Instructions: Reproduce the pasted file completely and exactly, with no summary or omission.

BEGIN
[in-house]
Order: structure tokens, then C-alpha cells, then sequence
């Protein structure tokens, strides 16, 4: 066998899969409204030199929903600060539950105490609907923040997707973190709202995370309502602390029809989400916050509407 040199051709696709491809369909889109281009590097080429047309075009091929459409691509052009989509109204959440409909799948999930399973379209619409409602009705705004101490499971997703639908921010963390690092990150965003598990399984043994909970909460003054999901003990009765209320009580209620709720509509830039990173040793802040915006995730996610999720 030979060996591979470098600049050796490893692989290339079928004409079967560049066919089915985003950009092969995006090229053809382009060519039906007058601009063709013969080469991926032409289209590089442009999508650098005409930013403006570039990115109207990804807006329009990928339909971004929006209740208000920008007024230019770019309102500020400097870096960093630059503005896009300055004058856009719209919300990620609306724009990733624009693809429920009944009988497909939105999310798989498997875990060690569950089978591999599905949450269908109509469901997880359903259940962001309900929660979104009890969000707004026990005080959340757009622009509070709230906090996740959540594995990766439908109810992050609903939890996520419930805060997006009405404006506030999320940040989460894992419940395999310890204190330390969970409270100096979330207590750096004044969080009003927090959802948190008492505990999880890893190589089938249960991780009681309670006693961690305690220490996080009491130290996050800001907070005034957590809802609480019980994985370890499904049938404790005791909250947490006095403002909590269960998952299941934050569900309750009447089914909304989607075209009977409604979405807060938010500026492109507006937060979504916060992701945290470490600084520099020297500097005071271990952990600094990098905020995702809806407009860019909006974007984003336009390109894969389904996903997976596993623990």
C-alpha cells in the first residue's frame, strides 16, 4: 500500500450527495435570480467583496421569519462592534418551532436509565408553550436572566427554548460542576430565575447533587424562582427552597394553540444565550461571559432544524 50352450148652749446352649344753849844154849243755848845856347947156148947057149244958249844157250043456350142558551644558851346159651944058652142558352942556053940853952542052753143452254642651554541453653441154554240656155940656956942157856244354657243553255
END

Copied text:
[in-house]
Order: structure tokens, then C-alpha cells, then sequence
């Protein structure tokens, strides 16, 4: 066998899969409204030199929903600060539950105490609907923040997707973190709202995370309502602390029809989400916050509407 040199051709696709491809369909889109281009590097080429047309075009091929459409691509052009989509109204959440409909799948999930399973379209619409409602009705705004101490499971997703639908921010963390690092990150965003598990399984043994909970909460003054999901003990009765209320009580209620709720509509830039990173040793802040915006995730996610999720 030979060996591979470098600049050796490893692989290339079928004409079967560049066919089915985003950009092969995006090229053809382009060519039906007058601009063709013969080469991926032409289209590089442009999508650098005409930013403006570039990115109207990804807006329009990928339909971004929006209740208000920008007024230019770019309102500020400097870096960093630059503005896009300055004058856009719209919300990620609306724009990733624009693809429920009944009988497909939105999310798989498997875990060690569950089978591999599905949450269908109509469901997880359903259940962001309900929660979104009890969000707004026990005080959340757009622009509070709230906090996740959540594995990766439908109810992050609903939890996520419930805060997006009405404006506030999320940040989460894992419940395999310890204190330390969970409270100096979330207590750096004044969080009003927090959802948190008492505990999880890893190589089938249960991780009681309670006693961690305690220490996080009491130290996050800001907070005034957590809802609480019980994985370890499904049938404790005791909250947490006095403002909590269960998952299941934050569900309750009447089914909304989607075209009977409604979405807060938010500026492109507006937060979504916060992701945290470490600084520099020297500097005071271990952990600094990098905020995702809806407009860019909006974007984003336009390109894969389904996903997976596993623990």
C-alpha cells in the first residue's frame, strides 16, 4: 500500500450527495435570480467583496421569519462592534418551532436509565408553550436572566427554548460542576430565575447533587424562582427552597394553540444565550461571559432544524 50352450148652749446352649344753849844154849243755848845856347947156148947057149244958249844157250043456350142558551644558851346159651944058652142558352942556053940853952542052753143452254642651554541453653441154554240656155940656956942157856244354657243553255